The petition also suggests applying to the Massachusetts School Building Authority’s (MSBA) Accelerated Repair program “for urgent repairs including a new roof and new boilers and soliciting actual bids from local and regional contractors.”
Christensen, who runs Berkshire Publishing Group and is a former school committee member, presented the petition to the committee, saying her children attended Great Barrington public schools, and she is a “passionate advocate of public education.” She was “distressed,” she said, over the divisiveness and controversy surrounding the vote. The petition, she said, grew out of a “collaboration” among friends and neighbors asking “what would it take to make a sustainable plan and something that would be acted on immediately?”
“Our goal is to really bring the community together,” she claimed.
She said she and Banks were taking signatures at the website www.gb21.info.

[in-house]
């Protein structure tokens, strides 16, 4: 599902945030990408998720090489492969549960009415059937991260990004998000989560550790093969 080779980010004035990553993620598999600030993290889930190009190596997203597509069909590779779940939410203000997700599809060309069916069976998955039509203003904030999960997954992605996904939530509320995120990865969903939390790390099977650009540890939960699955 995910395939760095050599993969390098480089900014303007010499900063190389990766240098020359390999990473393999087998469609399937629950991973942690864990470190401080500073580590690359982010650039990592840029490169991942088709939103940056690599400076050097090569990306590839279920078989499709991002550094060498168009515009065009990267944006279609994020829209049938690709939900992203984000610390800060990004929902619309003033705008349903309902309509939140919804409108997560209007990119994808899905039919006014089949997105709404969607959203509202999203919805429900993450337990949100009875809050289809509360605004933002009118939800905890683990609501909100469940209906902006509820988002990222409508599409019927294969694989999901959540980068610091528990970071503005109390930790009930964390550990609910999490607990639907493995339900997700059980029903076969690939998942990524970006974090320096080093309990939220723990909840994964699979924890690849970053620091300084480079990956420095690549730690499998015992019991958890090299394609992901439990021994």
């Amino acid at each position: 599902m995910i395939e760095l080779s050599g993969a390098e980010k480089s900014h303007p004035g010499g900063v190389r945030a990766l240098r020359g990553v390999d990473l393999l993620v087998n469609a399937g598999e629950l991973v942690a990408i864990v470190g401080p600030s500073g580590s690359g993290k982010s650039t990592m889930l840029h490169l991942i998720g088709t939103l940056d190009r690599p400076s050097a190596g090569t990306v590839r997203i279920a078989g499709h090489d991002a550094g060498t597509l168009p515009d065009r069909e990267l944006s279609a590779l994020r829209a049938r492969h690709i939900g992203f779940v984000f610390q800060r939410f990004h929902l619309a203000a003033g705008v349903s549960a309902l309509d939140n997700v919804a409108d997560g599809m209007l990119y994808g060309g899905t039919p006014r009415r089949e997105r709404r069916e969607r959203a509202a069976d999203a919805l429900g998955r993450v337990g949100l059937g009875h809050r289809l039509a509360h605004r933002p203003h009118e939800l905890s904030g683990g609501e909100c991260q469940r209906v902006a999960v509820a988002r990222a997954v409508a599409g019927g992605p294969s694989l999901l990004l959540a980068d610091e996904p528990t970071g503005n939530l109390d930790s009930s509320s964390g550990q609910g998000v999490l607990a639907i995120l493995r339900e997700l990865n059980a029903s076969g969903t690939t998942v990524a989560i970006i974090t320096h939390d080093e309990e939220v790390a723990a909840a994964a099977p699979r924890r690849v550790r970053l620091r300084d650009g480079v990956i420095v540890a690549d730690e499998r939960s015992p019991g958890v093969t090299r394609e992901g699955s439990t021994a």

“A lot of people wanted to vote yes but had problems,” said Banks, who runs Dr.Carfinder.com. He said he and Christensen spoke to many people who wondered how “we can find a project we can vote on next time.”
Banks went on to cite the various taxpayer irritants from property tax bill increases to school choice issues. Banks said many of these decisions had been “made in good faith and with good intention” years ago. But now, he said, “you can’t tell me it doesn’t cost anything to educate these out of town, out of district kids.” The petition, he said, also calls for more “transparency” about education costs, and suggests that a district-wide finance committee be formed to do analysis.
Referring to the perceived inequity of the district agreement between Great Barrington, Stockbridge and West Stockbridge, Banks said people asked: “How come we pay 70 percent of the bills but only have 50 percent of the votes?”
Banks said urgent repairs to Monument need to be “done right away” on a “cost-effective basis,” and bids should be solicited from local contractors. Banks noted that Southern Berkshire Regional School District is getting a “40 or 60 percent” reimbursement “for $6 million dollars worth of boilers and roofs.”